The Link Between Television Exposure And Violent Behaviour
I am part of the first generation to be born into a media encompassing and digitally connected world. I did not witness a shift to online – I was born into it. I cannot remember a time where my household did not have at least one TV. Since the 1950’s TV has been a common item in most households, only getting more attainable and affordable as the years passed; as I grew up, the TV transformed from a box to a flat screen and found its way into multiple rooms in the house and on the devices we use daily, through forms like ‘Netflix’. There has undoubtedly been a massive social change, which is defined as “Changes to technology, social institutions, population, and the environment, alone or in some combination, create change.” With YouTube planted in front of crying babies and “42% of children 8 and younger” having their own tablet devices; technology has undeniably had a boom and massive shift in priority in the last two decades becoming something of a farfetched expensive dream to an everyday additive we can’t imagine our lives without. With children gaining access to TV and Video Media younger and younger, and as Samantha Bricknell (2008) states, levels of “recorded assaults and sexual assaults have both increased steadily in the past 10 years by over 40 percent and 20 percent respectively…both assault and sexual assault the rate of increase was greater for children aged under 15 years”. A consistent concern is raised: What are the effects of Television and media exposure on the human brain and behaviour and is it responsible for rising levels of violence in the youth?
Children between the ages of 2-5 spend almost 32 hours in front of a Television weekly, it’s during our most vulnerable years where we shape our ideas, personalities and opinions, and it’s spent absorbing television and other video media, changes are bound to happen – both good and bad. Social Learning Theory, formulated by Albert Bandura, suggests that people “learn from one another, via observation, imitation, and modeling”. He brought forward the idea that behaviour is learned from our environment through observational learning. In this day and age, a media engulfed upbringing is a new yet commonly accepted societal shift in reliance and obsession with technology, Media is accepted as a new environment to us. Therefore, kids raised in this new society are experiencing an upbringing unlike any before, with multitudes of effects on their behaviour, attention and patience. This brings me to my question, “What are the Effects of Television on Violence Behaviour?”, with kids watching action and crime films as such a young age, are they picking up any of the violence they see and assimilating it into their own behaviour.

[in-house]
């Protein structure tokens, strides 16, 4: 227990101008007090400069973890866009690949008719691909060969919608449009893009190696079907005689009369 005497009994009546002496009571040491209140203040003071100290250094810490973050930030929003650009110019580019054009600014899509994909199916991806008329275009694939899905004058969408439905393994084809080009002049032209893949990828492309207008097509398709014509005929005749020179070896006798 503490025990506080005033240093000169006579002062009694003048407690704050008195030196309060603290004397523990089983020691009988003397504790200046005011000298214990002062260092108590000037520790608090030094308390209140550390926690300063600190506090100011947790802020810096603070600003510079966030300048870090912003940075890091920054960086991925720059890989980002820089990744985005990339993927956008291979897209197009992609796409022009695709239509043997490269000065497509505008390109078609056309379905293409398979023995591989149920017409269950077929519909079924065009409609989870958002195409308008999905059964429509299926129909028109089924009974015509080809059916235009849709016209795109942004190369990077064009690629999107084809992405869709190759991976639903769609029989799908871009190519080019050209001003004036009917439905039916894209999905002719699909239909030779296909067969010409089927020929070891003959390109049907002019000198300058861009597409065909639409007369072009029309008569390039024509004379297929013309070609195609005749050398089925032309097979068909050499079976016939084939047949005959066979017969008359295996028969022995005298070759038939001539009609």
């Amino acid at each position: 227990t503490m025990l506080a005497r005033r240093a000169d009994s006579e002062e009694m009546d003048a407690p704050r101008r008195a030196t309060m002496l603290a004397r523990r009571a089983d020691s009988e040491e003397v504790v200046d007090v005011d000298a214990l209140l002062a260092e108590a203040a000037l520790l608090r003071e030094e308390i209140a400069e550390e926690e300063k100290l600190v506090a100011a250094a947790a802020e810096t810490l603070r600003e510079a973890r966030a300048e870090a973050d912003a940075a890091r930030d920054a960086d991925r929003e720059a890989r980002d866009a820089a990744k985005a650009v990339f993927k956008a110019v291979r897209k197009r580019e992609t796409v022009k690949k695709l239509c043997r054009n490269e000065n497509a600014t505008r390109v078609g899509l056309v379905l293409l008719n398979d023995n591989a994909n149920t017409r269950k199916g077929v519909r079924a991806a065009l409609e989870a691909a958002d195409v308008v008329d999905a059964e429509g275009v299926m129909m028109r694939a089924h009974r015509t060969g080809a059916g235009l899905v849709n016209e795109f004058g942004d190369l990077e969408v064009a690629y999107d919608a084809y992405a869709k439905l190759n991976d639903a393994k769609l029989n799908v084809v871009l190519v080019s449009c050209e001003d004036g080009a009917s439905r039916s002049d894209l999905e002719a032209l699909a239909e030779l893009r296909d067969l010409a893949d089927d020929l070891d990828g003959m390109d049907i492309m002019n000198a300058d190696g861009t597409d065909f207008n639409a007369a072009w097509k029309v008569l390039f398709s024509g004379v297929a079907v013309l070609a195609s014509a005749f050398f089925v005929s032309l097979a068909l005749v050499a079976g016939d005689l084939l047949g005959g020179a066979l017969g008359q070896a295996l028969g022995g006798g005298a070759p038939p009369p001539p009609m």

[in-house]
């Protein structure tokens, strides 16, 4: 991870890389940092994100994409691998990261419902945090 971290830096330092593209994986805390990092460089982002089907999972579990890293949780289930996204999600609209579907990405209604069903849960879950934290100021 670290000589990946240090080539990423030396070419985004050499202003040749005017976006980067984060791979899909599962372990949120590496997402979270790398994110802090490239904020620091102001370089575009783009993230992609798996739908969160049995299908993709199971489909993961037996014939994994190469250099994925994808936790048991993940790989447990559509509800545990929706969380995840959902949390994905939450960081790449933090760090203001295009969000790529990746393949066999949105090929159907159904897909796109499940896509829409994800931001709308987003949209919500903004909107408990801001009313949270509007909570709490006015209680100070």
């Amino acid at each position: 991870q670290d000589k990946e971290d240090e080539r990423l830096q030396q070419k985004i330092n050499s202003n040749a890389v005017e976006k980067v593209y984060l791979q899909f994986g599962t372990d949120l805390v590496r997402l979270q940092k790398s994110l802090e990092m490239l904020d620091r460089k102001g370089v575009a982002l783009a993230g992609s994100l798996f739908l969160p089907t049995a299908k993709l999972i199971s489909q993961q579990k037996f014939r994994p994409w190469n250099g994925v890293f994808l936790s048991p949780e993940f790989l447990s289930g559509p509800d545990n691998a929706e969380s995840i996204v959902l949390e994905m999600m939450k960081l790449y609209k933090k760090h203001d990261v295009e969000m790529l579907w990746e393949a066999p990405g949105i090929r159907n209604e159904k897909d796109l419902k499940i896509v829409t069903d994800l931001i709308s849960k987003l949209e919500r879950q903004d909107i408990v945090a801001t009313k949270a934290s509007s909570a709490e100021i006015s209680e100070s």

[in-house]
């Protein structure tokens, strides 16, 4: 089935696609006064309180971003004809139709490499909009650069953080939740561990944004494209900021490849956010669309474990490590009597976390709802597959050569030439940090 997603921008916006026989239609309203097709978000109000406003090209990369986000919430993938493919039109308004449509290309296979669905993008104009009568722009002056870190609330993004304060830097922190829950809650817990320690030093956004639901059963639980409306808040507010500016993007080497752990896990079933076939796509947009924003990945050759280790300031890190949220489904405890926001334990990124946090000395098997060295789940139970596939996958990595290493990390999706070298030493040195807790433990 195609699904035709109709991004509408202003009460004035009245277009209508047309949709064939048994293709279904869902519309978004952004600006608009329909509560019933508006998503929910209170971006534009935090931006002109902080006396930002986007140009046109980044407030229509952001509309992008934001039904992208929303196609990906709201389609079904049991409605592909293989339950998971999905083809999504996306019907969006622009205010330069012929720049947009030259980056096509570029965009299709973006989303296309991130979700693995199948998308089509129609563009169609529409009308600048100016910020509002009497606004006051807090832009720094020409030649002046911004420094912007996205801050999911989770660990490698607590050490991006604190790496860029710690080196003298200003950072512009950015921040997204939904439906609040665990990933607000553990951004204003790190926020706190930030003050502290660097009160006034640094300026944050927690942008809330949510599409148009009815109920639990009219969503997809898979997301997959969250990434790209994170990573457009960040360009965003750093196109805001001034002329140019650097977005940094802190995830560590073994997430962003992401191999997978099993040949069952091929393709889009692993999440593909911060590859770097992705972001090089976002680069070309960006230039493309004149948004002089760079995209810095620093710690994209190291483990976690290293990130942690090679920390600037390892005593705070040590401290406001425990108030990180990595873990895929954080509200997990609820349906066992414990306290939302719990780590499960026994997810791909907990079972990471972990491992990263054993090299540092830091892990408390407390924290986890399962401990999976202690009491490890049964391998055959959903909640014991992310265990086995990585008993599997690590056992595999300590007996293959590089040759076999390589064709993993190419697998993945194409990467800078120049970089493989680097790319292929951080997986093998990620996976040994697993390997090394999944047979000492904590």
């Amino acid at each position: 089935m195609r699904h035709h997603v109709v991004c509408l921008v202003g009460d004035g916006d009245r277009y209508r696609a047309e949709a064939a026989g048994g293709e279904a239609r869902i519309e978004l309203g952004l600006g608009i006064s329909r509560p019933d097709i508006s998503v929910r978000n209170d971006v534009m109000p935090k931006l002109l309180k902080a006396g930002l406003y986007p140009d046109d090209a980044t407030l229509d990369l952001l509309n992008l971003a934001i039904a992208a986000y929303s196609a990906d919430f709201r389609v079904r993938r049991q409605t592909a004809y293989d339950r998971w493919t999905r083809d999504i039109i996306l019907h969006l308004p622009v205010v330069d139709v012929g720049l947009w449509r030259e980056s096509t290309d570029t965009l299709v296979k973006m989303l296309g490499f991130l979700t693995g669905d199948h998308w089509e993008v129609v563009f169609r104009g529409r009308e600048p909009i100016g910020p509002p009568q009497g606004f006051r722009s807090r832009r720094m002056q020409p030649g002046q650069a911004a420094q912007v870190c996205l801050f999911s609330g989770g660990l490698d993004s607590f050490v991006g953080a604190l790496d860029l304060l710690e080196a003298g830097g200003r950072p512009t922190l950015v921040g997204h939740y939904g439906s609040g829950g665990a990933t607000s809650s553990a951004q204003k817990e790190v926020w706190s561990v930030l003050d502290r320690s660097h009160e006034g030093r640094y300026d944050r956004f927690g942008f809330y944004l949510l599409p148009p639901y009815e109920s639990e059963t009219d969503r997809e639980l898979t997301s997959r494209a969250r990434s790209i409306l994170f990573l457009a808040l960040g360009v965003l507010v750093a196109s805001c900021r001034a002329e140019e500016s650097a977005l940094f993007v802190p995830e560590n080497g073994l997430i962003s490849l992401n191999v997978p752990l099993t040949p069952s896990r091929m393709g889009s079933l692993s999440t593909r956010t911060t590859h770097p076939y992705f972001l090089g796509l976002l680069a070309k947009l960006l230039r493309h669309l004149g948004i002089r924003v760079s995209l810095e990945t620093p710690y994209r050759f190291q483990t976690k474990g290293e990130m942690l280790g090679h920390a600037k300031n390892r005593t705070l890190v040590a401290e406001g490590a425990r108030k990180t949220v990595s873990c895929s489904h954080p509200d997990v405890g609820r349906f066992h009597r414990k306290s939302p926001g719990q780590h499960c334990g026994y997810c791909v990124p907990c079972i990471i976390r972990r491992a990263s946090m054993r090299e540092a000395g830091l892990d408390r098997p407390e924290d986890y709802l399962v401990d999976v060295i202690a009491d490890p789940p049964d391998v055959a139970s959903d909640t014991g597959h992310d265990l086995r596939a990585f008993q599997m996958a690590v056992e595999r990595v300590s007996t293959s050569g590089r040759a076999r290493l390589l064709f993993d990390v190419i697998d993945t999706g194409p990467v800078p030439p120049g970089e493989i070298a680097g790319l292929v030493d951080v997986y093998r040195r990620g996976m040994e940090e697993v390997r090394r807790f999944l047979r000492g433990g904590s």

Throughout history we see that every major shift in society has both good and bad outcomes – does this exposure to Television and video media have a correlation with increased violent behavior, or does it have a polar opposite effect?
In recent years many news articles have popped up cases of violence by young adults and teens who when convicted, blame the violence they see online through games and TV; in particular in 2006 an article by the guardian covered a 13 year old boy who murdered his Grandmother and other relatives after learning how to kill and dispose of bodies through depictions from TV programs. Dating even earlier in 1972, U.S General surgeon, Jesse Seinfield reported to congress that ‘the overwhelming consensus and the unanimous Scientific Advisory Committee’s report indicates that televised violence, indeed, does have an adverse effect on certain members of our society”.
Most studies define it as “inflicting harm, injury or discomfort on persons or of damage of property”. Feshbach and Singer conducted a field study where they split a group of young boys from both preparatory schools and low socio-economical households and fed both groups a diet of specific films; Non-violent or Violent. Surprisingly, there was no difference in their behaviour displayed, which was monitored by adult supervisors and then coded to an instrument of Feshbach’s and Singer’s design to monitor their behaviour.
The results showed that exposure to violent films did not increase violent and aggressive behaviour; in fact, those exposed to violent films actually expressed less violent behaviour, especially boys from low socio-economic backgrounds. This completely rebuts the point and concerns of guardians; in this case, watching violent films does not encourage and evoke violence in young boys but rather the polar opposite – making them less likely to act out violently and become more self-aware of their tendencies.
So the limits and blocking of violent films by parents to their kids do not appear to be helping reduce violence in children; is it in fact enticing them to be more violent, having never seen the way violence pays off in media – the bad guy is always caught.
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